Live and Dead Loads

The amount of weight or load the joists need to support and transfer to load-bearing members greatly influences the joist span. The dead load is comprised of the weight of the building materials and usually averages 10psf but can be 15 or 20psf depending on structural requirements.

The live load accounts for people, furniture, planters, BBQ, and other movables, and commonly is 40psf. Ground snow load is a seasonal load that is often 40psf but can be 90psf or higher in some regions due to snow accumulations or wind forces.

The joist span commonly needs to support a combined live and dead load of 50psf. Adding a hot tub or spa, though, can greatly increase the load requirements too.

Joist-to-Beam Connection

Joist-to-beam connections affect the distribution of loads and can affect the joist span. Decks may be attached to a house or other structure or freestanding. Attached decks have a ledger board that acts as a support beam fastened to the building, while freestanding decks have two or more beams.

Joists typically are attached to the face of the ledger board using individual joist hangers of appropriate size. At the beam or freestanding end(s), the joists can butt into the face of the beam(s) and be connected to it/them with appropriate joist hangers.

Alternatively, the joists can rest atop the freestanding beam(s) with spacing blocks inserted to prevent twisting or movement. The blocking can be used to fasten joists to the beams or hurricane straps or brackets can be used to secure individual joists to the beams and counter uplift forces. Joists that rest atop the beams are commonly cantilevered beyond the beam to increase the deck area.

Local Building Codes

Local Building Codes are often based on State or Provincial Building Codes, which in turn are based on National Codes. National Codes, and thus all others, are developed using the International Residential Building Code (IRC) and information provided by other interested partners who carry out stringent testing.

The IRC is updated every 3 years and the last update was released in 2021. Section R507 of the 2021 IRC addresses exterior deck construction, and the current updates are also reflected in Table R507.6 of UpCodes.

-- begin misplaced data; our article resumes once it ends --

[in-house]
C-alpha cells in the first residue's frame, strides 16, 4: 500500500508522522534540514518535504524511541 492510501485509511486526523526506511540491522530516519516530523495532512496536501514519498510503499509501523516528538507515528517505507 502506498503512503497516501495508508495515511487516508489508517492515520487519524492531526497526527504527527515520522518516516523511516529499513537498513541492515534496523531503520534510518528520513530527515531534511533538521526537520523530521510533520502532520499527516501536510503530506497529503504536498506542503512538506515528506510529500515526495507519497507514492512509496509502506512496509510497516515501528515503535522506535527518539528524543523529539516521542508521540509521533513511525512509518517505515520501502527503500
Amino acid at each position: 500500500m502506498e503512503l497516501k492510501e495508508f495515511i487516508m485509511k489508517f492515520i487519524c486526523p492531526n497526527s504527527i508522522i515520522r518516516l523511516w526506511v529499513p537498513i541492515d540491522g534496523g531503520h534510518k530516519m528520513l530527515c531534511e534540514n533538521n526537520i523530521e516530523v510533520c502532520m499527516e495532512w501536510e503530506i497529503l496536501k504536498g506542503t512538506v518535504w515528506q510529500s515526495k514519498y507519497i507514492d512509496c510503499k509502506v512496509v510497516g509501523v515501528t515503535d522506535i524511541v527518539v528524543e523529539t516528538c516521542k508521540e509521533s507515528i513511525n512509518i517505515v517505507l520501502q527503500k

Unfortunately, many small communities or jurisdictions don’t have the resources to keep their local Building Codes up to date. As a result, local Codes may be based on the 2015 or 2012 IRC editions, which in some aspects, makes them obsolete. The current IRC identifies significant changes in their deck joist span Tables (R507.6) compared to previous editions.

Additionally, many building codes use a maximum deck joist span based on #2 or better (#2BTR). This means Table or Chart values will only show the maximum span for #2 lumber. A certified Structural Engineer could provide the specs for SS or #1 which could increase the joist span, but that increase might not be worth it when cost is factored in. Building codes set the minimum requirements to ensure personal and structural safety.

Deck Joist Span Chart

Deck Joist Span Chart

Deck joist span charts or tables identify the maximum distance a joist of dimensional lumber can span to ensure structural integrity and safety. The charts typically identify the wood species, dimensions, spacing between joists, span, and loads. Other information such as wood grade, deflection (L/Δ), wet or dry service, incised or not, and snow load may be identified in the chart or in its footnotes.

Deck joists are exposed to moisture, so are considered wet service. That means their maximum span is less than that of an interior floor joist which is considered dry service. The Chart below identifies the maximum span for #2 graded Southern Pine with a live load of 40psf and a dead load of 10psf.

Maximum Joist Span #2 Southern Pine

(10psf dead load, 40psf live load, L/360)

Lumber Size Joist Spacing 12” OC Joist Spacing 16” OC Joist Spacing 24” OC
2×6 9’-11” 9’-0” 7’-7”